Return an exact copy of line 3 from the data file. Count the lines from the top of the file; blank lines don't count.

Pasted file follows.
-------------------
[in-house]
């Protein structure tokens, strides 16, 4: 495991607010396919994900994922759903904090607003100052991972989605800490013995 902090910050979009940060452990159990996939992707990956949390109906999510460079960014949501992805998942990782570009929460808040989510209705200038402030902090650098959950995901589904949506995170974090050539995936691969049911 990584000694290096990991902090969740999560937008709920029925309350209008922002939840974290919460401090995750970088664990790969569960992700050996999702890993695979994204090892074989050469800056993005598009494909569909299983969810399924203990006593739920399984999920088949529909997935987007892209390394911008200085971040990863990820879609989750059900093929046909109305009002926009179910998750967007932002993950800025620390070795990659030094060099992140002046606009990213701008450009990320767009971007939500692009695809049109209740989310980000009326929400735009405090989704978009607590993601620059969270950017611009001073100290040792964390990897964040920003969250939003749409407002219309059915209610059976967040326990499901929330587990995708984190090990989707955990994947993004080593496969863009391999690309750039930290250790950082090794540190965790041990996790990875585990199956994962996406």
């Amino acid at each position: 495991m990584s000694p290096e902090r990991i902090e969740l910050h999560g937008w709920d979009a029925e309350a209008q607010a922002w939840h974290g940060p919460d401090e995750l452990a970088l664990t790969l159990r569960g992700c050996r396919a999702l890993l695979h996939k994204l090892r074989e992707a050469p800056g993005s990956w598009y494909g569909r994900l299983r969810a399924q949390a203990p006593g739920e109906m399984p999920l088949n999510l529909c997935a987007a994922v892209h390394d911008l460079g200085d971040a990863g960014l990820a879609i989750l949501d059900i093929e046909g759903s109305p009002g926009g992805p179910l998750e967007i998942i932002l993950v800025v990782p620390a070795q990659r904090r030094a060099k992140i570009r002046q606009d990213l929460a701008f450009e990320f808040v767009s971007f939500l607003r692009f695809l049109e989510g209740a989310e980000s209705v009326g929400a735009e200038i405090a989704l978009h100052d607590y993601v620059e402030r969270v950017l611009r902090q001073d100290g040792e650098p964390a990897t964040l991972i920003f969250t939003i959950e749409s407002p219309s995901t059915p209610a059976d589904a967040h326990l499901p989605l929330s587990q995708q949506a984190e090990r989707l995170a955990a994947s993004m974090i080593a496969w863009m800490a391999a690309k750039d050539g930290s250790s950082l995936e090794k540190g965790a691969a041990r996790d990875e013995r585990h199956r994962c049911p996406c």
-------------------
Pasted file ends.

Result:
């Amino acid at each position: 495991m990584s000694p290096e902090r990991i902090e969740l910050h999560g937008w709920d979009a029925e309350a209008q607010a922002w939840h974290g940060p919460d401090e995750l452990a970088l664990t790969l159990r569960g992700c050996r396919a999702l890993l695979h996939k994204l090892r074989e992707a050469p800056g993005s990956w598009y494909g569909r994900l299983r969810a399924q949390a203990p006593g739920e109906m399984p999920l088949n999510l529909c997935a987007a994922v892209h390394d911008l460079g200085d971040a990863g960014l990820a879609i989750l949501d059900i093929e046909g759903s109305p009002g926009g992805p179910l998750e967007i998942i932002l993950v800025v990782p620390a070795q990659r904090r030094a060099k992140i570009r002046q606009d990213l929460a701008f450009e990320f808040v767009s971007f939500l607003r692009f695809l049109e989510g209740a989310e980000s209705v009326g929400a735009e200038i405090a989704l978009h100052d607590y993601v620059e402030r969270v950017l611009r902090q001073d100290g040792e650098p964390a990897t964040l991972i920003f969250t939003i959950e749409s407002p219309s995901t059915p209610a059976d589904a967040h326990l499901p989605l929330s587990q995708q949506a984190e090990r989707l995170a955990a994947s993004m974090i080593a496969w863009m800490a391999a690309k750039d050539g930290s250790s950082l995936e090794k540190g965790a691969a041990r996790d990875e013995r585990h199956r994962c049911p996406c």